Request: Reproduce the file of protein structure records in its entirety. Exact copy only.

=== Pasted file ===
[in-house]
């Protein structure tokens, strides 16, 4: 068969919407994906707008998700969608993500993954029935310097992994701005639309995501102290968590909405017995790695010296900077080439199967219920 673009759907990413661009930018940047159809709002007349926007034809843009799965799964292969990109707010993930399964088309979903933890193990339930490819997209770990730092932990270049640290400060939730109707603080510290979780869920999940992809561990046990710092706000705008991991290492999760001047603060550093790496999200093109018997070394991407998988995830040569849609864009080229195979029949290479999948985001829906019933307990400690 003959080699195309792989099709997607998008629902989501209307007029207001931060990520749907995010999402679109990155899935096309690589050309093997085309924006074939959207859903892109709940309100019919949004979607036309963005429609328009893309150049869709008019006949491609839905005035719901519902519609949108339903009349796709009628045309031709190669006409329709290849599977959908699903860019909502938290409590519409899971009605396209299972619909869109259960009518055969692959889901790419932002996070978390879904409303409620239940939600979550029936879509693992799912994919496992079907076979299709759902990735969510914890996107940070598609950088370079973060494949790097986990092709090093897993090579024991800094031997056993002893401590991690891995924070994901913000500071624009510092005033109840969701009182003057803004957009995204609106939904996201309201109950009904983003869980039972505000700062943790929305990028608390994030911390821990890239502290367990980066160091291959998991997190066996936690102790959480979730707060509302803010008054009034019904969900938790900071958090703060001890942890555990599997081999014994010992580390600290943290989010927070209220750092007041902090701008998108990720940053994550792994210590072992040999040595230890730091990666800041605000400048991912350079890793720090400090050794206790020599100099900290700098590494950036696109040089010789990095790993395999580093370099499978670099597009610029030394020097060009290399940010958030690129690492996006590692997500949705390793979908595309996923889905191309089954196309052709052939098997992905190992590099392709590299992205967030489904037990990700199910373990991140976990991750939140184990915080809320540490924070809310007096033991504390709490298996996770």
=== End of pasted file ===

[in-house]
């Protein structure tokens, strides 16, 4: 068969919407994906707008998700969608993500993954029935310097992994701005639309995501102290968590909405017995790695010296900077080439199967219920 673009759907990413661009930018940047159809709002007349926007034809843009799965799964292969990109707010993930399964088309979903933890193990339930490819997209770990730092932990270049640290400060939730109707603080510290979780869920999940992809561990046990710092706000705008991991290492999760001047603060550093790496999200093109018997070394991407998988995830040569849609864009080229195979029949290479999948985001829906019933307990400690 003959080699195309792989099709997607998008629902989501209307007029207001931060990520749907995010999402679109990155899935096309690589050309093997085309924006074939959207859903892109709940309100019919949004979607036309963005429609328009893309150049869709008019006949491609839905005035719901519902519609949108339903009349796709009628045309031709190669006409329709290849599977959908699903860019909502938290409590519409899971009605396209299972619909869109259960009518055969692959889901790419932002996070978390879904409303409620239940939600979550029936879509693992799912994919496992079907076979299709759902990735969510914890996107940070598609950088370079973060494949790097986990092709090093897993090579024991800094031997056993002893401590991690891995924070994901913000500071624009510092005033109840969701009182003057803004957009995204609106939904996201309201109950009904983003869980039972505000700062943790929305990028608390994030911390821990890239502290367990980066160091291959998991997190066996936690102790959480979730707060509302803010008054009034019904969900938790900071958090703060001890942890555990599997081999014994010992580390600290943290989010927070209220750092007041902090701008998108990720940053994550792994210590072992040999040595230890730091990666800041605000400048991912350079890793720090400090050794206790020599100099900290700098590494950036696109040089010789990095790993395999580093370099499978670099597009610029030394020097060009290399940010958030690129690492996006590692997500949705390793979908595309996923889905191309089954196309052709052939098997992905190992590099392709590299992205967030489904037990990700199910373990991140976990991750939140184990915080809320540490924070809310007096033991504390709490298996996770």